In today’s world, there are two components to every customer experience: the human and the machine. Both are essential, but customers demand very different things from each. When interacting with a human, customers want to feel as if the person likes them and genuinely cares about their issue; and they don’t want to sense that a customer service agent is robotically reading from a script. As for machines, whether we are talking about a mobile app or contact center software, customers value ease, quick resolution, and the ability to contact a company through multiple channels. This week’s CX Buzz tackles both facets of exceptional customer experience -- human and software systems -- and suggests ways for CX professionals to seamlessly integrate the two.
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How to Make or Break Your Customer Experience [beyondphilosophy.com]
Many companies are aware by now that customer experience involves every small step in a customer’s interaction with a company. But what they may not realize is that even their software platforms play a role in the quality of customer experience. The author, Colin Shaw, argues that not all software systems are created equal.
For instance, he says, let’s say an IT system requires asking a customer to input their email address to access what they need. The customer might naturally think, "Why do they need this information? How are they going to use it? Will I get lots of spam mails? Can I trust them with this?”
Another example is an automated call response system that greets incoming calls. Most customers prefer to talk to people, not recordings. Especially when you consider how they might be feeling right before they make a call. When you are frustrated, stressed, and upset, how do you feel about entering your account number followed by the pound sign? Well, so do your customers!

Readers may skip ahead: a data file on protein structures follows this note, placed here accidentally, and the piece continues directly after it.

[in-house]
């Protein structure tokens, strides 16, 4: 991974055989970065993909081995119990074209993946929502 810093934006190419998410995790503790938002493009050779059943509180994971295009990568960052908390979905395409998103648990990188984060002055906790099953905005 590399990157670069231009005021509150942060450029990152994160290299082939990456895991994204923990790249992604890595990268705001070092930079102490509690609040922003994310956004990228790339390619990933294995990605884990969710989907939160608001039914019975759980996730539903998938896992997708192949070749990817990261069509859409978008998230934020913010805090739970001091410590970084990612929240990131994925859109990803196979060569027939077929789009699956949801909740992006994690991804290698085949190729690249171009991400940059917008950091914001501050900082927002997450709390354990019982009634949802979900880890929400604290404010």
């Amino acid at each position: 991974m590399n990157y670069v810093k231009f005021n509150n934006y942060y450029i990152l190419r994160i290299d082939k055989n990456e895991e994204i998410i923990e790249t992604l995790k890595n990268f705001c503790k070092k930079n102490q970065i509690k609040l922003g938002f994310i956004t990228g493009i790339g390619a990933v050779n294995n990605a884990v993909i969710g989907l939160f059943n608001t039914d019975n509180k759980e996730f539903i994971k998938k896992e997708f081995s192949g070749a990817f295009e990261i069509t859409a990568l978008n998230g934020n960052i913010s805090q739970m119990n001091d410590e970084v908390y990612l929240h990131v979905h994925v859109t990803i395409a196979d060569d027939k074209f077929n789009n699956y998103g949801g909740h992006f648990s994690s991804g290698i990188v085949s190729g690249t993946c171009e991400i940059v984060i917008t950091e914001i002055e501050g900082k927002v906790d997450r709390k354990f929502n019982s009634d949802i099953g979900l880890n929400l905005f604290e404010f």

The author urges marketers to carefully consider what systems they are purchasing and how the customer will be affected by them. When purchasing a system, they should consider everything from the website backend, to call routing, to mobile apps.
How Customer Experience Champions Transform Culture [1to1media.com]
The author, Sam Stern, introduces a new job role that he calls the “customer experience champion.” Even if a company already has a customer experience team, the customer experience champion is like a supercharged, more extroverted version of the former.
For instance, CX champions act as role models, modeling customer obsession for all employees of a company. They also act as intermediaries who facilitate communication between the CX team and the rest of the organization. In addition, they test and iterate new customer experience initiatives.
Companies need to recruit a very kind of person for this role, says Stern. They should establish a nomination process that identifies candidates known for their customer focus or who meet a certain threshold of positive client feedback. In some ways, the role resembles that of a party catalyst that is paid to attend parties and urge others to dance and participate. The CX champion is a cheerleader and catalyst for the customer experience within a company.
The 4 Things Your Customers Really Want [entrepreneur.com]
If you think back to your last superb customer experience, chances are you felt the person helping you genuinely liked you. They went beyond the call of duty, smiling and seeming to enjoy interacting with you.